I have one teenage son (no daughter) who never wanted to be an altar server, no matter how often we suggested it. I don’t know if I would have encouraged a daughter to be an altar server but I am certain that I would have seeing it as a way to encourage piety and serve the Church. Now that I am learning more about altar servers, it is opening my eyes and I expect that now I would not encourage a daughter as an altar server. Even aside from the statistics and anecdoctal evidence of some commentors here that having girls and boys together deters boys, it just seems obvious to me that if one of the key purposes of altar servers is “development of priestly vocations” then the only priestly vocations are with boys.

    The Catholic Church is counter-cultural in avering the truth that men and women are equal and yet different. Male and female are complementary, not the same. This is certainly NOT the view of secular culture–which is all I, I, I, ME, ME, WHAT I WANT even if I am not suited to what I demand.

    As a matter of what is permitted, it seems clear that girls are permitted to be altar servers. But it sounds as if what is preferred/recommended from the Vatican is to have male servers.

  18. The Vatican clearly sees a connection between being an altar server and recognizing a call to the priesthood. It is clear that a ‘behind the scenes’ look at the Mass, as witnessed by altar servers, would lead to boys considering the vocation. Therefore, when girls enter the ranks of servers, there *may* be a similar effect on them – a desire to ‘have the power’ to consecrate bread and wine into Jesus’s Body and Blood. Really, it is only natural.

    However, correct and thorough teaching of the True Faith can overcome this problem. It can also overcome the issues mentioned above such as finding Mass ‘boring’ if not serving, not knowing Liturgical terms, not understanding what happens during Mass, etc. All it takes is for parents to take their responsibility and obligation to heart and to REALLY teach their children the Faith. Whether your children attend Catholic schools or go to CCD, they still need to be immersed in the Faith at home.

    Study the Catechism with your children. Go through the Liturgical items after Mass with them. Invite Father over after Mass or on a weeknight to discuss Mass and what happens during Mass. Discuss Liturgical seasons and how they differ from the secular seasons we see. Read Scripture together to learn where all our wonderful Traditions began. Learn about various saints and their lives to see which fits each member of your family best. Identify areas of your lives that could be improved by studying the cardinal virtues and vices. Really LIVE the Faith. Through this more than any amount of altar serving will make our children devout and life-long Catholics – even if they turn away for a while.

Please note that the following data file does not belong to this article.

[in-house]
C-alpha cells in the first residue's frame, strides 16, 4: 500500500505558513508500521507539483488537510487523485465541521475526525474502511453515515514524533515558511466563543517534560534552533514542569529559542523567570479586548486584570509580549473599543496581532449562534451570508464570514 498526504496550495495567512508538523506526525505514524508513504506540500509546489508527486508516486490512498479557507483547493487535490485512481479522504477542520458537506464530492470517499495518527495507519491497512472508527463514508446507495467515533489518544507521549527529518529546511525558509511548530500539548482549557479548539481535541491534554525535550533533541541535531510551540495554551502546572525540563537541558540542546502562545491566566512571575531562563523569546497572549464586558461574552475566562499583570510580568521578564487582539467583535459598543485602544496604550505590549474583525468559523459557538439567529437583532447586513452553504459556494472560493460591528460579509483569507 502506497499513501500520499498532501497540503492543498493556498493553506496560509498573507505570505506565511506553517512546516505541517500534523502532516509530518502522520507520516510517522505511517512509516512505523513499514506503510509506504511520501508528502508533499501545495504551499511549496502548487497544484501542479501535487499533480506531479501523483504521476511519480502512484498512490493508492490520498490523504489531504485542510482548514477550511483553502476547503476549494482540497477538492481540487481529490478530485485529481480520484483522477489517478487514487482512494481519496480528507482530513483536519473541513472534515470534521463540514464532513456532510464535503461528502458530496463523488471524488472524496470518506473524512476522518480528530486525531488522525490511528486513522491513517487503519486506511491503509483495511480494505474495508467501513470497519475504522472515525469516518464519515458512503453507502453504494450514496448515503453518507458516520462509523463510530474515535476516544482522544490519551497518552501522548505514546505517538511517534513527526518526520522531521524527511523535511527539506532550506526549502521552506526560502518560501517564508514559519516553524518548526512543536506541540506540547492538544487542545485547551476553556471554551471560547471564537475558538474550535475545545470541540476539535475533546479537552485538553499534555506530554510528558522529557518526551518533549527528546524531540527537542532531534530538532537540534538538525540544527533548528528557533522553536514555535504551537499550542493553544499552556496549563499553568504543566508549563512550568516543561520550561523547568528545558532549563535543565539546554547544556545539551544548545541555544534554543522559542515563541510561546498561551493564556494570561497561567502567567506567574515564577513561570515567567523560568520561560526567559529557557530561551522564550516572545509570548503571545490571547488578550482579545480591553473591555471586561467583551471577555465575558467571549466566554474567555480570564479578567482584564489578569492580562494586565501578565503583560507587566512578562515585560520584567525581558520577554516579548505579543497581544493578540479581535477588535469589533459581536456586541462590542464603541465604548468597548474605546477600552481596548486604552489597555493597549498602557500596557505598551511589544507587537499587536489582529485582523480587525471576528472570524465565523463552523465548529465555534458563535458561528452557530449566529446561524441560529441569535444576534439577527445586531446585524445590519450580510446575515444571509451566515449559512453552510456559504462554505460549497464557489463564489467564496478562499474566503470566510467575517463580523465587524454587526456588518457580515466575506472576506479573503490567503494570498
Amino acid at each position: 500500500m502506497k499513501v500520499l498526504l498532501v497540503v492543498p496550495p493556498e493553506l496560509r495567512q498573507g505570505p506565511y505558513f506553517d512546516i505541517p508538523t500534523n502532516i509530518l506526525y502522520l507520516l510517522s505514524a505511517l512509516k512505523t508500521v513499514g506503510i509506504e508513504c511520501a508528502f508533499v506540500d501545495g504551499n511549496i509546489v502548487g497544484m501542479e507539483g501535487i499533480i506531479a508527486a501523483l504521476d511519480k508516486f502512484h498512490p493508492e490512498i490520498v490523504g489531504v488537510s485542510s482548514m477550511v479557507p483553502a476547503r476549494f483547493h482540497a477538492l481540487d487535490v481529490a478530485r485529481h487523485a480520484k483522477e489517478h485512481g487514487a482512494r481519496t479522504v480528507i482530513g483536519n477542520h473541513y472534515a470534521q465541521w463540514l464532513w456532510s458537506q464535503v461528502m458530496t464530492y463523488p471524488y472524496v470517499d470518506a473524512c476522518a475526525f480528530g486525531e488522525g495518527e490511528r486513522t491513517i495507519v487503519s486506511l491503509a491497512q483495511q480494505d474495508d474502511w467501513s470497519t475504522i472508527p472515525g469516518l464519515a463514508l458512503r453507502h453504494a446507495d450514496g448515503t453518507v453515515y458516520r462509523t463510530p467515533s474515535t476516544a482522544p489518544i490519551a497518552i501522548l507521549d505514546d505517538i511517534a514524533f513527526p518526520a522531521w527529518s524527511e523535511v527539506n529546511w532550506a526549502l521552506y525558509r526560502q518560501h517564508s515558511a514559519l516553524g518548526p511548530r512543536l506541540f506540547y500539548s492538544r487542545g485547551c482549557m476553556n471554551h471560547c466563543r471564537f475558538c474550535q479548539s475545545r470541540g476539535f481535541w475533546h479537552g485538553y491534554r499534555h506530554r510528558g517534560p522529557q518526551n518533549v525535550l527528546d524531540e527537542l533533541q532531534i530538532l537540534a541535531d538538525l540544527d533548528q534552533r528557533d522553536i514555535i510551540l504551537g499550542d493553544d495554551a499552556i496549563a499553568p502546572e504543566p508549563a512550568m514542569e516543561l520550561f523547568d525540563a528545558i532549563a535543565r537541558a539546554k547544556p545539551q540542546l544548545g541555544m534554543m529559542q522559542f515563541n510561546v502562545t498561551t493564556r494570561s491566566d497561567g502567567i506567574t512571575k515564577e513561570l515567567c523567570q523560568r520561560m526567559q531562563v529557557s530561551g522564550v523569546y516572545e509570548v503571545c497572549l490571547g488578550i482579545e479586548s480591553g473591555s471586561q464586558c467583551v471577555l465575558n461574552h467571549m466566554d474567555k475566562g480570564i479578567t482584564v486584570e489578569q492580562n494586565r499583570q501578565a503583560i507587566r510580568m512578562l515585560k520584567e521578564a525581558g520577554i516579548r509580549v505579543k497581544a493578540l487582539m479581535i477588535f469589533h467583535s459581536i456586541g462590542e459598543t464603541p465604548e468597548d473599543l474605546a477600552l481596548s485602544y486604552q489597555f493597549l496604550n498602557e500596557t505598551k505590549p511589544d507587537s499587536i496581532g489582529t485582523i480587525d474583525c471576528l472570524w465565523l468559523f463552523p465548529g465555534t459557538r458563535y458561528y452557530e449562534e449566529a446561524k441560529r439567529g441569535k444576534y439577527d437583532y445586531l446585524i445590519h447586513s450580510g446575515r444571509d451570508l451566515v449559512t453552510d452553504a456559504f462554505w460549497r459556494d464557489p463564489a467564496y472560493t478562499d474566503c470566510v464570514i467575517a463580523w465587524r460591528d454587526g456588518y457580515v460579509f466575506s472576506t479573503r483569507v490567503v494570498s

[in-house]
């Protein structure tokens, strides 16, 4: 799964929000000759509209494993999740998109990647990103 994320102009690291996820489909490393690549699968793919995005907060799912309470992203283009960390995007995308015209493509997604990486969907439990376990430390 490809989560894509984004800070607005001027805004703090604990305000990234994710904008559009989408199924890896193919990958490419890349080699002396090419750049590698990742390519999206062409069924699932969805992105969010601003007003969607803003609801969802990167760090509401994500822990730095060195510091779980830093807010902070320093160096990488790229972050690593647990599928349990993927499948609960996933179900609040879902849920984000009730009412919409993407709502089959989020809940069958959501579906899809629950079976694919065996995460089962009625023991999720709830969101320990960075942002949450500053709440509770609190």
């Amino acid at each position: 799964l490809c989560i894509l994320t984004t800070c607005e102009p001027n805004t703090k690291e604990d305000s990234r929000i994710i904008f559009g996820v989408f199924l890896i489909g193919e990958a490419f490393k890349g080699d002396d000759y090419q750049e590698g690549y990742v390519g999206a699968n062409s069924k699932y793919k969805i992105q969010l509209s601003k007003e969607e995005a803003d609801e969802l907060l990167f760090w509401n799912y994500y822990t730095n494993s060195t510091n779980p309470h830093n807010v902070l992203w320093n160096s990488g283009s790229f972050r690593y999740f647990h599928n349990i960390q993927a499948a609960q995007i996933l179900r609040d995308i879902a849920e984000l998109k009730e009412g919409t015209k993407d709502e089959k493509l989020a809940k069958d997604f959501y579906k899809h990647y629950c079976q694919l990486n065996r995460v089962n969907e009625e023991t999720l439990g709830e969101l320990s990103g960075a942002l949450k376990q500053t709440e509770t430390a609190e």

My daughter is 5 and wants to be an altar server. However, she will be guided into a different area of serving our parish. Her brother is almost 7 and will be an altar server. They both already know the entire Consecration just from attending Sunday Masses with one daily Mass every week or so. They’re young, but already know many of the items used during the Liturgy, the Liturgical seasons, many saints, the basics of the Catechism, many Bible stories, countless hymns, sung Mass parts (Gloria, Holy, etc) and songs for Mass. We have been our parish’s ‘choir’ since they were infants in the womb. That is one of our ‘services’ to the parish.

    Not everyone needs to serve in the same way – not everyone has to ‘serve’ in a public or physical way at all. Participation in Mass is not about physically ‘doing’ something at Mass. Participating in the Mass is simply being there at witnessing The unbloody Sacrifice of Jesus on the altar. That is what Mass is about. Mass is NOT about how we feel about it or what we do. It is about Christ’s Sacrifice for us. Too often we get caught up in trying to ‘do’ something instead of worshiping God in the Mass. We go to Mass for God, not for ourselves. If all we can think of during Mass is ourselves and whether we’re doing enough, or entertained enough, or ‘participating’ enough, then we’re not really participating at all. We should go to Mass to be in awe of our Almighty God who created us, forgives our sins, died for us, and nourishes us with His very Own Body and Blood. We should go to Mass knowing that the angels do not even get to be this intimate with God – we consume Him! That is what Mass is about. The Mass is the most perfect prayer we have and just being in the church while Mass is being said – even if you can’t understand a word of it – with a reverent and prayerful heart is the best prayer we can offer God.

    So, don’t get caught up in trying to find a ‘service’ to perform at Mass – your service may simply be to pray the Mass. Outside of Mass just raise your children with knowledge of the Faith – don’t expect others or their ‘service’ do it for you.

  19. I would agree, except in my very small parish in a largely Lutheran part of my state, there are none of those experiences available for my daughter that you mention. If girls do not serve, there really is no other role that they can step into–then what? Encourage only my sons but not my daughter? We have no religious nearby, so seeing nuns as I did as a child doesn’t happen for her….It’s great in larger cities/parishes, but in very small towns it doesn’t always work….

    • There is a HUGE need for females (and males) to pray the Mass respectfully and appropriately. It’s not a service that should be overlooked. Or perhaps you could encourage her to wear a veil. Depending on her age, she could look into helping care for the vestments and cleaning the church. Or she could stand at the door and welcome people as they enter. But praying – pondering as Mary so frequently did – is definitely not a service to be batted away like it’s worthless.

      God bless!